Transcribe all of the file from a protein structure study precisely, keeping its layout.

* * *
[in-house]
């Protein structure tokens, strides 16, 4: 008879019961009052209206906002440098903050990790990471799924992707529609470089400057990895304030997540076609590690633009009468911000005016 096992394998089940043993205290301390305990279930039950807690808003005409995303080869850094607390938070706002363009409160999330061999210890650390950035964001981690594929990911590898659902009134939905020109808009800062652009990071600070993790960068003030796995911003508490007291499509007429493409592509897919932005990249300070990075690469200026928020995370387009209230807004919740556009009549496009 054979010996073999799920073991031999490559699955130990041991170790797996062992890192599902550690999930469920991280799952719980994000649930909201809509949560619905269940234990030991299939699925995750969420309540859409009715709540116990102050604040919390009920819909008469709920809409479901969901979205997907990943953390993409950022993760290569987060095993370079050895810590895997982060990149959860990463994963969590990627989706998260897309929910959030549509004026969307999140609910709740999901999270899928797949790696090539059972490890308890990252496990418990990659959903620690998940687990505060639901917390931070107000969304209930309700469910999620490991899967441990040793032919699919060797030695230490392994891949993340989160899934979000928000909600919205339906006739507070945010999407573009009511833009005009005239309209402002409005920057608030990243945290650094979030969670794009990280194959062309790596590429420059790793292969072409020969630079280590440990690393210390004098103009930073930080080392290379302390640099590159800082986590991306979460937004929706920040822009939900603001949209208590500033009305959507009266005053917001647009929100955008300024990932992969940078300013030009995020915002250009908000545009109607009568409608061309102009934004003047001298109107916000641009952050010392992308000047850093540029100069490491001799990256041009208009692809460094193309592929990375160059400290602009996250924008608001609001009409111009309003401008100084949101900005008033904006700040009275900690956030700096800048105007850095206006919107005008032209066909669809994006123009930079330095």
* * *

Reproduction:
[in-house]
């Protein structure tokens, strides 16, 4: 008879019961009052209206906002440098903050990790990471799924992707529609470089400057990895304030997540076609590690633009009468911000005016 096992394998089940043993205290301390305990279930039950807690808003005409995303080869850094607390938070706002363009409160999330061999210890650390950035964001981690594929990911590898659902009134939905020109808009800062652009990071600070993790960068003030796995911003508490007291499509007429493409592509897919932005990249300070990075690469200026928020995370387009209230807004919740556009009549496009 054979010996073999799920073991031999490559699955130990041991170790797996062992890192599902550690999930469920991280799952719980994000649930909201809509949560619905269940234990030991299939699925995750969420309540859409009715709540116990102050604040919390009920819909008469709920809409479901969901979205997907990943953390993409950022993760290569987060095993370079050895810590895997982060990149959860990463994963969590990627989706998260897309929910959030549509004026969307999140609910709740999901999270899928797949790696090539059972490890308890990252496990418990990659959903620690998940687990505060639901917390931070107000969304209930309700469910999620490991899967441990040793032919699919060797030695230490392994891949993340989160899934979000928000909600919205339906006739507070945010999407573009009511833009005009005239309209402002409005920057608030990243945290650094979030969670794009990280194959062309790596590429420059790793292969072409020969630079280590440990690393210390004098103009930073930080080392290379302390640099590159800082986590991306979460937004929706920040822009939900603001949209208590500033009305959507009266005053917001647009929100955008300024990932992969940078300013030009995020915002250009908000545009109607009568409608061309102009934004003047001298109107916000641009952050010392992308000047850093540029100069490491001799990256041009208009692809460094193309592929990375160059400290602009996250924008608001609001009409111009309003401008100084949101900005008033904006700040009275900690956030700096800048105007850095206006919107005008032209066909669809994006123009930079330095």